To get the best ROI on your marketing efforts, you need to create a marketing machine that pays for itself. When you create this machine, you need to think about two loops: the growth loop and the impact loop.

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  • Growth loop — Awareness ➡ Acquisition ➡ Activation ➡ Revenue ➡ Awareness: This is where most marketers start. 
  • Impact loop — Results ➡ Reviews ➡ Retention ➡ Referrals ➡ Results: This is where great marketers start. 

Most marketers start with their growth loop and then hope that traction feeds into their impact loop. However, the reality is that starting with your impact loop is going to be far more likely to set your marketing engine up for success

Let me share a client story to show you what this looks like in real life.

Client Story: 4X Website Leads In A Single Quarter

We partnered with a health tech startup looking to grow their website leads. One way to grow website leads is to boost organic traffic, of course, but any organic play is going to take time. If you’re playing the SEO game alone, quadrupling conversions can take up to a year or longer.

But we did it in a single quarter. Here’s how.

We realized that the startup’s demos were converting lower than industry standards. A little more digging showed us why: our client was new enough to the market that the average person didn’t trust them enough yet to want to invest in checking out a demo. So, what did we do?

We prioritized the last part of the funnel: reputation.

We ran a 5-star reputation campaign to collect reviews. Once we had the reviews we needed, we showcased them at critical parts of the website and then made sure those same reviews were posted and shown on other third-party review platforms. 

Remember that reputation plays are vital, and they’re one of the plays startups often neglect at best and ignore at worst. What others say about your business is ten times more important than what you say about yourself

By providing customer validation at critical points in the buyer journey, we were able to 4X the website leads in a single quarter!

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So, when you talk to customers, always look for opportunities to drive review/referral conversations and use them in marketing collateral throughout the buyer journey. 

Fix #5: Launch Phantom Offers for Higher Quality Leads 

You may be reading this post thinking, okay, my lead magnets and offers might be way off the mark, but how will I get the budget to create a new one that might not even work?

It’s an age-old issue: marketing teams invest way too much time and resources into creating lead magnets that fail to generate quality leads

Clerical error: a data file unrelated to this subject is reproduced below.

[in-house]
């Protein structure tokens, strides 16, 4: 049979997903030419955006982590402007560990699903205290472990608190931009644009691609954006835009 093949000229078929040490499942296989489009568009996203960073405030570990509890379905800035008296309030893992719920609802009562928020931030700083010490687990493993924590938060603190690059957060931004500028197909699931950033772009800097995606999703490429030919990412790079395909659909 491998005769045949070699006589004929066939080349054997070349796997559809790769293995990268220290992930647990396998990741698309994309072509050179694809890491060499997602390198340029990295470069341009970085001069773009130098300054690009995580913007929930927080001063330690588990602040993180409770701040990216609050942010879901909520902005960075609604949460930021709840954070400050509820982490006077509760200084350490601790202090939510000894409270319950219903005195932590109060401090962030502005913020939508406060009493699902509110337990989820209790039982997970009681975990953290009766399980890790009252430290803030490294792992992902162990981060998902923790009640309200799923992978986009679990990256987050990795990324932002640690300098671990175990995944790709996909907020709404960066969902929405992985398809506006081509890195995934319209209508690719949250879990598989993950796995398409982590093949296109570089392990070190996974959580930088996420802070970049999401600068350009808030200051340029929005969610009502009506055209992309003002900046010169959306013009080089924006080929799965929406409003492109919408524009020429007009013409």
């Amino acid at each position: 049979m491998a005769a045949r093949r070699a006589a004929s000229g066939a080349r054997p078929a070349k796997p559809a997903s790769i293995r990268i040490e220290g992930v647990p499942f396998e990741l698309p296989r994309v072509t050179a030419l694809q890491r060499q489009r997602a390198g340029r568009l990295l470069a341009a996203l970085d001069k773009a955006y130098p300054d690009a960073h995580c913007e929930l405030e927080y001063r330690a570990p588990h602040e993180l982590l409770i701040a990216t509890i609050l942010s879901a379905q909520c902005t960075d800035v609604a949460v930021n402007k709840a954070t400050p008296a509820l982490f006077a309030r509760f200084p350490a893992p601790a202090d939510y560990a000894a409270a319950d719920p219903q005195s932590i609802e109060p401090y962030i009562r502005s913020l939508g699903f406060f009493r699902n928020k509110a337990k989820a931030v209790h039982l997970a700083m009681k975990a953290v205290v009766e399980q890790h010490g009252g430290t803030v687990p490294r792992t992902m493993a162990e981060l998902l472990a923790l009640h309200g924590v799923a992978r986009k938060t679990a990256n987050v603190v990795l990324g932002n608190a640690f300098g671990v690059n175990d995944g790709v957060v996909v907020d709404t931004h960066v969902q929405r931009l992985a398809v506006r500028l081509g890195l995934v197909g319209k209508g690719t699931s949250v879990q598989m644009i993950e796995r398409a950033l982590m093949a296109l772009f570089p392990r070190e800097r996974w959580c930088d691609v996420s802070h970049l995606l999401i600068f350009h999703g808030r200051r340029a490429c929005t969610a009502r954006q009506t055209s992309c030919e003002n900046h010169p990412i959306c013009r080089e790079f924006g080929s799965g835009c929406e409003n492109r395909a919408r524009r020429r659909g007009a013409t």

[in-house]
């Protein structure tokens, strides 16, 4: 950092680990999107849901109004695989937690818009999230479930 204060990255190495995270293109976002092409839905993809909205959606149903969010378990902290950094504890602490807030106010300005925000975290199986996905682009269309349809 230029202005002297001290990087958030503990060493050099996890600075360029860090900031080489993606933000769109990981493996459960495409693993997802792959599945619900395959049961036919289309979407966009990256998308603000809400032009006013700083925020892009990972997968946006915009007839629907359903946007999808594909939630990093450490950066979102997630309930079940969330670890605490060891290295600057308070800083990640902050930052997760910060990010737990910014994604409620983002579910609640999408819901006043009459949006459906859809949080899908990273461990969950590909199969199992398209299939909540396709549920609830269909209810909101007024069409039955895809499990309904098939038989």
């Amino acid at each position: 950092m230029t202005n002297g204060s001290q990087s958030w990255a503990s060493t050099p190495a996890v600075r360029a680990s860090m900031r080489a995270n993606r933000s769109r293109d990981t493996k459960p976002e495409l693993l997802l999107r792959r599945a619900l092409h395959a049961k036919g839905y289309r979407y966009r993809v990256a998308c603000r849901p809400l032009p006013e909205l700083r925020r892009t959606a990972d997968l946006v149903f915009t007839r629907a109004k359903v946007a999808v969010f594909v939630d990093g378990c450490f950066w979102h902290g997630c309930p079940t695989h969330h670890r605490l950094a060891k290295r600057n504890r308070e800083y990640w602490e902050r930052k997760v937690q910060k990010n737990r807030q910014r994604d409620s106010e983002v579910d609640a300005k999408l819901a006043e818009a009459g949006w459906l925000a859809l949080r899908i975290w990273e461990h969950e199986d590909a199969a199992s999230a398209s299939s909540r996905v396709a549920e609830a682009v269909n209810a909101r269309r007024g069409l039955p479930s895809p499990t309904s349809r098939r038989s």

One way to improve your chances of success, remain nimble, and stay aligned with your audience without breaking the bank is to create phantom offers, i.e., gauge the audience interest in your lead magnet before you create them.

For example, if you want to create a “World Security Report” for Chief Security Officers, don’t do all the research and complete the report as Step One. Instead, tease the offer to your audience before you spend time making it. Put an offer on your site asking visitors to join the waitlist for this report. Then wait and see how that phantom offer converts. 

This is precisely what we did for a report by Allied Universal that ended up generating 80 conversions before its release.

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The best thing about a phantom offer is that it’s a win/win scenario: 

  • Best case: You get conversions even before you create your lead magnet.
  • Worst case: You save resources by not creating a lead magnet no one wants.  

Remember, You’re On The Same Team 

We’ve talked a lot about the reasons your marketing leads might suck. However, remember that it’s not all on marketers, either. At the end of the day, marketing and sales professionals are on the same team. They are not in competition with each other. They are allies working together toward a common goal. 

Smaller companies — or anyone under $10M in net new revenue — shouldn’t even separate sales and marketing into different departments. These teams need to be so in sync with one another that your best bet is to align them into a single growth team, one cohesive front with a single goal: profitable customer acquisition.

Interested in learning more about the growth marketing mindset? Check out the Lean Labs Growth Playbook that’s helped 25+ B2B SaaS marketing teams plan, budget, and accelerate growth.

Disruptive Design Raising the Bar of Content Marketing with Graphic